Forget about Tyler Perry and that $130 million he raked in last year. Even the man behind Madea would have to toil for almost five centuries at that rate to equal the $62 billion personal fortune amassed by Smaug. The Middle-earth dragon dominates Forbes‘ list of the 15 wealthiest charcters, followed by the likes of Carlisle Cullen, Lisbeth Salander, Tywin Lannister, and Robert Crawley.

As you might guess, the accounting doesn’t seem entirely scientific. It seems suspiciously convenient, for example, that most of the men, women, and creatures in the Top 15 come from pop culture franchises that are especially hot right now. But if you’ve ever wondered whether Tony Stark or Bruce Wayne would dominate in a pissing contest for the 1%, hit the jump for the rankings.

Forbes is careful to note that the calculations don’t come completely out of thin air:

To qualify for the Fictional 15, we require that candidates be an authored fictional creation, a rule which excludes mythological and folkloric characters. They must star in a specific narrative work or series of works. And they must be known, both within their fictional universe and by their audience, for being rich.

Net worth estimates are based on an analysis of the fictional character’s source material, and where possible, valued against known real-world commodity and share price movements. In the case of privately held fictional concerns, we seek to identify comparable fictional public companies. All figures are as of market close, April 1, 2012.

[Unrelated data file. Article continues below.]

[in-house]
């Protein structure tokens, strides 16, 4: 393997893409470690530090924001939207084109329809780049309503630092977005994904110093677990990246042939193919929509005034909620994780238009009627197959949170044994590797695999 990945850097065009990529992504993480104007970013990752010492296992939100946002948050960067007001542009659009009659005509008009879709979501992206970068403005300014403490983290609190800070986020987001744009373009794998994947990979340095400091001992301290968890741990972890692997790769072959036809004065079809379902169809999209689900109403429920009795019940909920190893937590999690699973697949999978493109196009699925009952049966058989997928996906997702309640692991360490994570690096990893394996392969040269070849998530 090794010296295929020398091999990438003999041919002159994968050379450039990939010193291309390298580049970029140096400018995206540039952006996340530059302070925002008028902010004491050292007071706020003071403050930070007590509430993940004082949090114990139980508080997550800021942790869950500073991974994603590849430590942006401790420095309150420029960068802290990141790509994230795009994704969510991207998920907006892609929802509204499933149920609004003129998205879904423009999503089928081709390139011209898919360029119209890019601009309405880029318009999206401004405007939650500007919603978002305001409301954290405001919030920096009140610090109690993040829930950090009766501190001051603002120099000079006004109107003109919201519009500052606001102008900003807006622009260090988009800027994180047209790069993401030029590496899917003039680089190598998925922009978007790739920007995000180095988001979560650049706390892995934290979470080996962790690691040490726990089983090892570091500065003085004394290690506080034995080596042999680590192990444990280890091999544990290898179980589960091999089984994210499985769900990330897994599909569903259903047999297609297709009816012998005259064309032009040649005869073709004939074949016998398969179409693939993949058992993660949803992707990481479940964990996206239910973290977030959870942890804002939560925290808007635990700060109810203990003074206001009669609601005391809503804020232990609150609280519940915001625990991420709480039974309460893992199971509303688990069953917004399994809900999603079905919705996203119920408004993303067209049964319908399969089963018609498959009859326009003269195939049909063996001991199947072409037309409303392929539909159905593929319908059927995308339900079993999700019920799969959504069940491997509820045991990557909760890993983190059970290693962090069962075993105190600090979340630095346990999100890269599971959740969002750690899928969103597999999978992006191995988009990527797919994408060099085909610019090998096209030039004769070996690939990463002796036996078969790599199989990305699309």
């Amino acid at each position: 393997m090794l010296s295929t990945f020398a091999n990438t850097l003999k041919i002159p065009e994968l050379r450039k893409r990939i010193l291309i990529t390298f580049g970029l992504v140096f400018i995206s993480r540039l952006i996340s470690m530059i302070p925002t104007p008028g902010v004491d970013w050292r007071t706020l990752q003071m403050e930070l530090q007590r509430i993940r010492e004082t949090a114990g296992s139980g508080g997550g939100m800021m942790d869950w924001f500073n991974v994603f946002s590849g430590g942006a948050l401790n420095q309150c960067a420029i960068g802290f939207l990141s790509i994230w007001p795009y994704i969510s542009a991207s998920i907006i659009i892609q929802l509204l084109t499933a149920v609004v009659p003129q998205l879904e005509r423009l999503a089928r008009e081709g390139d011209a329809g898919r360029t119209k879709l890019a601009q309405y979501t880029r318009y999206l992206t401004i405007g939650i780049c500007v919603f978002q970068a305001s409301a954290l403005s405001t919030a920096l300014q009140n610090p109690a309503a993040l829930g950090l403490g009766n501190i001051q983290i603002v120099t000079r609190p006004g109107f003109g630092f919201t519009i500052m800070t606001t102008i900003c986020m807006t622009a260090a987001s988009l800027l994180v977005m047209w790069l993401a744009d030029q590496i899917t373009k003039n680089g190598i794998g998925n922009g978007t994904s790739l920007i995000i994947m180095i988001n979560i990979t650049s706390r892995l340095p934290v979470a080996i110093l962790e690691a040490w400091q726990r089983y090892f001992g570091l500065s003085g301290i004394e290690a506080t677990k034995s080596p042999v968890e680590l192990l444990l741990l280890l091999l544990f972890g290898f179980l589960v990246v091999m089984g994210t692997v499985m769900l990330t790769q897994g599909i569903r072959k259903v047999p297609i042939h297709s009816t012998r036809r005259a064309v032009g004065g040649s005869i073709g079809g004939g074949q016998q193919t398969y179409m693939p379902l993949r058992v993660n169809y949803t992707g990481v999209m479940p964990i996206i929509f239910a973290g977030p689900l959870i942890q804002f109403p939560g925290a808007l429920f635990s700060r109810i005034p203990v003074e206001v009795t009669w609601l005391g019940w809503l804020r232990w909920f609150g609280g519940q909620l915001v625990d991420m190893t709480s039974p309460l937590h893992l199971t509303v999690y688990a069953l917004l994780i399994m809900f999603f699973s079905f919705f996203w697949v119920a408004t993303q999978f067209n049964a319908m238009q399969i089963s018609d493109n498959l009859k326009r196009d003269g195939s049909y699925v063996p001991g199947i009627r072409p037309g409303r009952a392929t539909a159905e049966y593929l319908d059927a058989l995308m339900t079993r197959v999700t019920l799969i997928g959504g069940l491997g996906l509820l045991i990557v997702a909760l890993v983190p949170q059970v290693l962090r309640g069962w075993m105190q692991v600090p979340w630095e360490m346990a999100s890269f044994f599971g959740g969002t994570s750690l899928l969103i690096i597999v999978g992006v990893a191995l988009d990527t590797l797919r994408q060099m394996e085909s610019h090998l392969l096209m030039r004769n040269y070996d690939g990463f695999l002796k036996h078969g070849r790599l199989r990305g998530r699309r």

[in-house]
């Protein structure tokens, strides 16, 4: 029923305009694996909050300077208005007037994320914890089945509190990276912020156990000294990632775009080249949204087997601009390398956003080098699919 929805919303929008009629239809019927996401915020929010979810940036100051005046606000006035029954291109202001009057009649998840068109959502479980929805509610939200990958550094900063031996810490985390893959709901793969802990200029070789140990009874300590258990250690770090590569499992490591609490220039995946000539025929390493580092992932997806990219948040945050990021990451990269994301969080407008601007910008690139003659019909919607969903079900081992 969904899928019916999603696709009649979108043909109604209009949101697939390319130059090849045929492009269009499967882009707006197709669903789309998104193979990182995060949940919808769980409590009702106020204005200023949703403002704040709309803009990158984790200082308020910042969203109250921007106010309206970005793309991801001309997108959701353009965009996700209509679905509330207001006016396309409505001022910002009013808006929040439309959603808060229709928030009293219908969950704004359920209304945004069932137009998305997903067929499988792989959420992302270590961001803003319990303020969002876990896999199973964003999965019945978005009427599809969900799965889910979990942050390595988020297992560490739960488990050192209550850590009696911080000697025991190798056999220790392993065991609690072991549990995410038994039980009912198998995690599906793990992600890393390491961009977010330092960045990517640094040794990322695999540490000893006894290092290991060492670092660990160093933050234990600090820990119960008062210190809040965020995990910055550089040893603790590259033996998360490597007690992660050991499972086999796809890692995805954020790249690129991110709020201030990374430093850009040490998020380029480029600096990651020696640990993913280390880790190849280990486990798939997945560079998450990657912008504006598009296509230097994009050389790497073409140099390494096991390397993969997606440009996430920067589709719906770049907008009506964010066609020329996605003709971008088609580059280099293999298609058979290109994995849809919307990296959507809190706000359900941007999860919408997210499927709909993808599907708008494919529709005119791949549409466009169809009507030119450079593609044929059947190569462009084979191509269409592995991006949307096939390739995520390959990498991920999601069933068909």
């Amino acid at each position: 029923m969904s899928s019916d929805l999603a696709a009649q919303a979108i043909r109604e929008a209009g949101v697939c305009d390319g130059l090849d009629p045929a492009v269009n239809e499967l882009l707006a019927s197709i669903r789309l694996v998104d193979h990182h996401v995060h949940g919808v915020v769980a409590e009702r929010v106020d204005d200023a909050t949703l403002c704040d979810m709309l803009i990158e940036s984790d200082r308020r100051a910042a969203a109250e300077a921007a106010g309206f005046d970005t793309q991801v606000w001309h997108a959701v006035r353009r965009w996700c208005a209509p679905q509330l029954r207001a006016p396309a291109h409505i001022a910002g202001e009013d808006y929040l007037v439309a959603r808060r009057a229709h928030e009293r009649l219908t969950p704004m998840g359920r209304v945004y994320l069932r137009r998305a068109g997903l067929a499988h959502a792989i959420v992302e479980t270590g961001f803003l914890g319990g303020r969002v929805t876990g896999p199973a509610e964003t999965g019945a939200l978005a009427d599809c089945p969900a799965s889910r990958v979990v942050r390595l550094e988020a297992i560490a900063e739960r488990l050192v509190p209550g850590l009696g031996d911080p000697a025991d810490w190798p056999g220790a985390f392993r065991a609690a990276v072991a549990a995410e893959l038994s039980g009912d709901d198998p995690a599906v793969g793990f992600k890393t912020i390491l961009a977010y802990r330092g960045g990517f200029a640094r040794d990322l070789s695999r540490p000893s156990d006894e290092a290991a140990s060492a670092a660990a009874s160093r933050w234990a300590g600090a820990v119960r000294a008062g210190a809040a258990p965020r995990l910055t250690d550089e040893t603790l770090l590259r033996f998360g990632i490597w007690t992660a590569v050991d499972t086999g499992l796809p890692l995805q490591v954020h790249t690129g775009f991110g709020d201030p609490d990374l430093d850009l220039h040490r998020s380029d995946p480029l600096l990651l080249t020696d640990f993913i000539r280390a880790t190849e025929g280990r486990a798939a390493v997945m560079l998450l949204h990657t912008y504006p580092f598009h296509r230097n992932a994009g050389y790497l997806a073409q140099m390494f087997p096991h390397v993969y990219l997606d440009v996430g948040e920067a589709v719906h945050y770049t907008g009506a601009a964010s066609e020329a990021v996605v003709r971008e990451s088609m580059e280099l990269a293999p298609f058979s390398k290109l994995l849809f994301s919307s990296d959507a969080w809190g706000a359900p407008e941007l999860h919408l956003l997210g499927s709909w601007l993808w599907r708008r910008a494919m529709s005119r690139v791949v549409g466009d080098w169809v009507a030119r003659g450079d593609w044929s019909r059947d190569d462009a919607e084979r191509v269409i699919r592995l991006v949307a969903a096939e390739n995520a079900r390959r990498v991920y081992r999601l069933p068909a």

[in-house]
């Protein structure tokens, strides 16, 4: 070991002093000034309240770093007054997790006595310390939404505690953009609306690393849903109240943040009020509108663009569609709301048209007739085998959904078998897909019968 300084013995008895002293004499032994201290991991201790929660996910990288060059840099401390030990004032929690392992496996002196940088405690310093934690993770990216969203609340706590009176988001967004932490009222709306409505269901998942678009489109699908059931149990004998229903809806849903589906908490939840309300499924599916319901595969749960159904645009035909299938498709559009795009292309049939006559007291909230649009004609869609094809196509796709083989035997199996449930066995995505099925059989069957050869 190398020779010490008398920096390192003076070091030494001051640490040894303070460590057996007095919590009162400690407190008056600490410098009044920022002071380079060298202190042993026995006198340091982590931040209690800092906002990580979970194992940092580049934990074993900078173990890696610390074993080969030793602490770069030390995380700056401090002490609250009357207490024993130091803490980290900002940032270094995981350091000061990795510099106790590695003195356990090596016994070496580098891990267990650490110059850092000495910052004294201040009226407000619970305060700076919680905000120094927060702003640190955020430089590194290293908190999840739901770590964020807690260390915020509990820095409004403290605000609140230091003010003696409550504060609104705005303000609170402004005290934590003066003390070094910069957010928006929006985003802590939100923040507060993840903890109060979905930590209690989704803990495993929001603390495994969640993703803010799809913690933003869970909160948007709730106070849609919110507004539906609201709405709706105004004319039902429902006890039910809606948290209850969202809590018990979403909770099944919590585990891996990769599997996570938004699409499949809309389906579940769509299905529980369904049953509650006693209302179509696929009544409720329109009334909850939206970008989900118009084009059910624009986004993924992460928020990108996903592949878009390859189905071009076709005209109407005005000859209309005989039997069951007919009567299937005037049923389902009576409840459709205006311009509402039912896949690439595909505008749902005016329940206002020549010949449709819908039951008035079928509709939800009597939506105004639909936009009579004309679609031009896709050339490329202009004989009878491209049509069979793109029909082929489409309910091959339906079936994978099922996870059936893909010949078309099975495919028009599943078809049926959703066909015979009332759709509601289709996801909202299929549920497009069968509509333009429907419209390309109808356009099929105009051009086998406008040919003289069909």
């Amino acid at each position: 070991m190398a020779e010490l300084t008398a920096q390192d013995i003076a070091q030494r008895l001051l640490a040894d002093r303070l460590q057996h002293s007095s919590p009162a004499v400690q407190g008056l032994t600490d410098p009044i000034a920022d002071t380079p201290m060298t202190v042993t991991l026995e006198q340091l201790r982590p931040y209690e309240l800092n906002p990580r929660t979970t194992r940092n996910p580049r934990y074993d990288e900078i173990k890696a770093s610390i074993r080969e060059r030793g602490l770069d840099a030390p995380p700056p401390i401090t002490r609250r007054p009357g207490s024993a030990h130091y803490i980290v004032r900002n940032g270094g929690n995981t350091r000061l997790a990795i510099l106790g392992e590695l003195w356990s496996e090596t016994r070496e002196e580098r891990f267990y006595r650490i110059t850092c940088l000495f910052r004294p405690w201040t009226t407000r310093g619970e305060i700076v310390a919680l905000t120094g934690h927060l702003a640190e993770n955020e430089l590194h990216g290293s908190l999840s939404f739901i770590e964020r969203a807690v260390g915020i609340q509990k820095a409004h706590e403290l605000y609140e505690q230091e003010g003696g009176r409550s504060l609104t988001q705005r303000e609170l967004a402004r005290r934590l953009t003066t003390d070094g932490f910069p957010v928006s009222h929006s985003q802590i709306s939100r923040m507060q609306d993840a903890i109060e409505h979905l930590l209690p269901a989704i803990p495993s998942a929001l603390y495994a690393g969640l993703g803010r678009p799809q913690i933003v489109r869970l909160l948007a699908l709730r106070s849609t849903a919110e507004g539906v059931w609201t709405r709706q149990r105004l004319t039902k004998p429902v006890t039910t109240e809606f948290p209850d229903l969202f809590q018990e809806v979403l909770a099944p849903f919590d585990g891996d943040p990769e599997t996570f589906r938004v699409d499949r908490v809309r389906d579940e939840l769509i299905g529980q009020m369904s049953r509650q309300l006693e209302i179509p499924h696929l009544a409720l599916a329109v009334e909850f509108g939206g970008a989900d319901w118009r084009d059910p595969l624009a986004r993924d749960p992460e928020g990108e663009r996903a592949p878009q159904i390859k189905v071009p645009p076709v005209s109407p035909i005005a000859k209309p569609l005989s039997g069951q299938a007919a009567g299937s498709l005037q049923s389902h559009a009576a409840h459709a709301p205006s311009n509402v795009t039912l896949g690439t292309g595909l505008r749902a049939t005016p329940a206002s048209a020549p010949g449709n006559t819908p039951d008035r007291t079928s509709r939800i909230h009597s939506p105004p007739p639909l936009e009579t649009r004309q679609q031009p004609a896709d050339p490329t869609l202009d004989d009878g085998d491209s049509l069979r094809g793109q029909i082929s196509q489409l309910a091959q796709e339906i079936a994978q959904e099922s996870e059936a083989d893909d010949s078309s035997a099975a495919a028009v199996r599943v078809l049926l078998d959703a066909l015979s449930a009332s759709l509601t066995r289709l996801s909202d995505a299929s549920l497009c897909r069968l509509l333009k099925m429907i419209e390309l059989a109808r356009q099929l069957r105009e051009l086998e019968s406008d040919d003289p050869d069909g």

Final valuations are calculated with a grain of salt, and a willingness to break our own rules.

Okay then. On to the list:

1. Smaug, The Hobbit ($62 billion)
2. Flintheart Glomgold, Uncle Scrooge ($51.9 billion)
3. Carlisle Cullen, The Twilight Saga ($36.3 billion)
4. Jed Clampett, The Beverly Hillbillies ($9.8 billion)
5. Tony Stark, Iron Man ($9.3 billion)
6. Richie Rich, Richie Rich ($8.9 billion)
7. Charles Foster Kane, Citizen Kane ($8.3 billion)
8. Bruce Wayne, Batman ($6.9 billion)
9. Forrest Gump, Forrest Gump ($5.7 billion)
10. Mr. Monopoly, Monopoly ($2.5 billion)
11. Lisbeth Salander, the Millennium series ($2.4 billion)
12. Tywin Lannister, Game of Thrones / A Song of Ice and Fire ($2.1 billion)
13. C. Montgomery Burns, The Simpsons ($1.3 billion)
14. Robert Crawley, Downton Abbey ($1.1 billion)
15. Jo Bennett, The Office ($1 billion)

Not convinced? The truly geeky among you can click here for a painstakingly detailed look at how the financial magazine calculated Smaug’s fortune, taking into account such factors as the number of diamonds encrusted his scales and his likely sleeping position (so as to estimate the size of the mound of gold beneath him).

To put the figures in perspective, the same publication named Mexican billionaire Carlos Slim Helu the richest non-fictional person in the world earlier this year, with a net worth of $69 billion. Runner-up Bill Gates, at $61 billion, is worth less than Smaug, while Michael Bloomberg’s $22 billion fortune puts him at #20 on the real-world list but would place him at #4 on the fictional list.

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